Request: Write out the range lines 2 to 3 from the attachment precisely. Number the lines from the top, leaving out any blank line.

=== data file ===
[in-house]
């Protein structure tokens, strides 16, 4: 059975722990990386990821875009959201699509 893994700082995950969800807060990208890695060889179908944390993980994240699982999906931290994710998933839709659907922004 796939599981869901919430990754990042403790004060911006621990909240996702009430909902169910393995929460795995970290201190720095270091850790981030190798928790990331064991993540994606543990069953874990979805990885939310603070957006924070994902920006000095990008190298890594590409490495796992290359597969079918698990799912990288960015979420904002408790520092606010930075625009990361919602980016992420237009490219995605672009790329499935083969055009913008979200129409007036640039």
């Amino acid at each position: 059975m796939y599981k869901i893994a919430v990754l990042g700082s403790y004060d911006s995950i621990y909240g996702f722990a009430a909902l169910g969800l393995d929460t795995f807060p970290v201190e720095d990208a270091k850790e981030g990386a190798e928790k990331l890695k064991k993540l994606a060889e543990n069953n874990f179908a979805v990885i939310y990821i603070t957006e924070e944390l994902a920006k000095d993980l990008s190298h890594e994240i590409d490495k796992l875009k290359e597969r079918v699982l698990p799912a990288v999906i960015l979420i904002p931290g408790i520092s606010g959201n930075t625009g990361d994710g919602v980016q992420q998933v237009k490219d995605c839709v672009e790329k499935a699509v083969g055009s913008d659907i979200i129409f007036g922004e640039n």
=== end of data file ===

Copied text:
């Protein structure tokens, strides 16, 4: 059975722990990386990821875009959201699509 893994700082995950969800807060990208890695060889179908944390993980994240699982999906931290994710998933839709659907922004 796939599981869901919430990754990042403790004060911006621990909240996702009430909902169910393995929460795995970290201190720095270091850790981030190798928790990331064991993540994606543990069953874990979805990885939310603070957006924070994902920006000095990008190298890594590409490495796992290359597969079918698990799912990288960015979420904002408790520092606010930075625009990361919602980016992420237009490219995605672009790329499935083969055009913008979200129409007036640039």
């Amino acid at each position: 059975m796939y599981k869901i893994a919430v990754l990042g700082s403790y004060d911006s995950i621990y909240g996702f722990a009430a909902l169910g969800l393995d929460t795995f807060p970290v201190e720095d990208a270091k850790e981030g990386a190798e928790k990331l890695k064991k993540l994606a060889e543990n069953n874990f179908a979805v990885i939310y990821i603070t957006e924070e944390l994902a920006k000095d993980l990008s190298h890594e994240i590409d490495k796992l875009k290359e597969r079918v699982l698990p799912a990288v999906i960015l979420i904002p931290g408790i520092s606010g959201n930075t625009g990361d994710g919602v980016q992420q998933v237009k490219d995605c839709v672009e790329k499935a699509v083969g055009s913008d659907i979200i129409f007036g922004e640039n």